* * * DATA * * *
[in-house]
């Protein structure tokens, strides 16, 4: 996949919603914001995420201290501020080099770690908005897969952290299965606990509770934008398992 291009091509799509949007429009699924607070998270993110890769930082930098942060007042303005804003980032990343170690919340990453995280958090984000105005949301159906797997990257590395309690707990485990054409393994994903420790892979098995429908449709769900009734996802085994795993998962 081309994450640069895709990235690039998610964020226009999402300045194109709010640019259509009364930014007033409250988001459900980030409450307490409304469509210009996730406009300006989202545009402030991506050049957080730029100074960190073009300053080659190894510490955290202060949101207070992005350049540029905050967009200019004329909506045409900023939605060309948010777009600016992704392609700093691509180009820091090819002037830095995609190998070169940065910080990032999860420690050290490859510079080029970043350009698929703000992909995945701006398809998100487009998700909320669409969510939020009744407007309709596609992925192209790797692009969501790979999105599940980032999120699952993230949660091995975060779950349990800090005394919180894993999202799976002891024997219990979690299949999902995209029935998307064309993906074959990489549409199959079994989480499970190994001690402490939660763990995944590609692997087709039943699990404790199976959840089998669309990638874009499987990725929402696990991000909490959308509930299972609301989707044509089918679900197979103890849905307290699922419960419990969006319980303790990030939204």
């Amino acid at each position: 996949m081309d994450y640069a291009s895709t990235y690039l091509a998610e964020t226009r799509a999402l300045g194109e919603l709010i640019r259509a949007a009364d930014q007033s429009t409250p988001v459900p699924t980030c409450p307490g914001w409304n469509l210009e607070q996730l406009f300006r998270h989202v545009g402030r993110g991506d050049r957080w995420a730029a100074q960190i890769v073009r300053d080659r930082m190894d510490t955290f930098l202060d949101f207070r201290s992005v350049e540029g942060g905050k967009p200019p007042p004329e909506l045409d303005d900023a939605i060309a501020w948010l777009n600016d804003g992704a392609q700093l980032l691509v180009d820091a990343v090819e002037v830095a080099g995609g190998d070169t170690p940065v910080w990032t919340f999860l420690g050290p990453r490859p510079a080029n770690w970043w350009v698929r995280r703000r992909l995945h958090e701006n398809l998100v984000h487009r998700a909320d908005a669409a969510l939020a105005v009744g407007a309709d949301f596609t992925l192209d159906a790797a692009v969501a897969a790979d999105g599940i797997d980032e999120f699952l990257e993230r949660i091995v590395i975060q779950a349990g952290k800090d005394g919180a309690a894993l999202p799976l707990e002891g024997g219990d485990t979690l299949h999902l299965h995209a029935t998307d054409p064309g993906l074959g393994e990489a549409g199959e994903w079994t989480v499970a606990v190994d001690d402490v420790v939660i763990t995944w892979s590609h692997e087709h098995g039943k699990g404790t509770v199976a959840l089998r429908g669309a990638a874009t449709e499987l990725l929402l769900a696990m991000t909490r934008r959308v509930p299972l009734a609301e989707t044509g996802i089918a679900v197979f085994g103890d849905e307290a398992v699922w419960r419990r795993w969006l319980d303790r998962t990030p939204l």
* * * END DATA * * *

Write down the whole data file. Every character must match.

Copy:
[in-house]
């Protein structure tokens, strides 16, 4: 996949919603914001995420201290501020080099770690908005897969952290299965606990509770934008398992 291009091509799509949007429009699924607070998270993110890769930082930098942060007042303005804003980032990343170690919340990453995280958090984000105005949301159906797997990257590395309690707990485990054409393994994903420790892979098995429908449709769900009734996802085994795993998962 081309994450640069895709990235690039998610964020226009999402300045194109709010640019259509009364930014007033409250988001459900980030409450307490409304469509210009996730406009300006989202545009402030991506050049957080730029100074960190073009300053080659190894510490955290202060949101207070992005350049540029905050967009200019004329909506045409900023939605060309948010777009600016992704392609700093691509180009820091090819002037830095995609190998070169940065910080990032999860420690050290490859510079080029970043350009698929703000992909995945701006398809998100487009998700909320669409969510939020009744407007309709596609992925192209790797692009969501790979999105599940980032999120699952993230949660091995975060779950349990800090005394919180894993999202799976002891024997219990979690299949999902995209029935998307064309993906074959990489549409199959079994989480499970190994001690402490939660763990995944590609692997087709039943699990404790199976959840089998669309990638874009499987990725929402696990991000909490959308509930299972609301989707044509089918679900197979103890849905307290699922419960419990969006319980303790990030939204």
């Amino acid at each position: 996949m081309d994450y640069a291009s895709t990235y690039l091509a998610e964020t226009r799509a999402l300045g194109e919603l709010i640019r259509a949007a009364d930014q007033s429009t409250p988001v459900p699924t980030c409450p307490g914001w409304n469509l210009e607070q996730l406009f300006r998270h989202v545009g402030r993110g991506d050049r957080w995420a730029a100074q960190i890769v073009r300053d080659r930082m190894d510490t955290f930098l202060d949101f207070r201290s992005v350049e540029g942060g905050k967009p200019p007042p004329e909506l045409d303005d900023a939605i060309a501020w948010l777009n600016d804003g992704a392609q700093l980032l691509v180009d820091a990343v090819e002037v830095a080099g995609g190998d070169t170690p940065v910080w990032t919340f999860l420690g050290p990453r490859p510079a080029n770690w970043w350009v698929r995280r703000r992909l995945h958090e701006n398809l998100v984000h487009r998700a909320d908005a669409a969510l939020a105005v009744g407007a309709d949301f596609t992925l192209d159906a790797a692009v969501a897969a790979d999105g599940i797997d980032e999120f699952l990257e993230r949660i091995v590395i975060q779950a349990g952290k800090d005394g919180a309690a894993l999202p799976l707990e002891g024997g219990d485990t979690l299949h999902l299965h995209a029935t998307d054409p064309g993906l074959g393994e990489a549409g199959e994903w079994t989480v499970a606990v190994d001690d402490v420790v939660i763990t995944w892979s590609h692997e087709h098995g039943k699990g404790t509770v199976a959840l089998r429908g669309a990638a874009t449709e499987l990725l929402l769900a696990m991000t909490r934008r959308v509930p299972l009734a609301e989707t044509g996802i089918a679900v197979f085994g103890d849905e307290a398992v699922w419960r419990r795993w969006l319980d303790r998962t990030p939204l």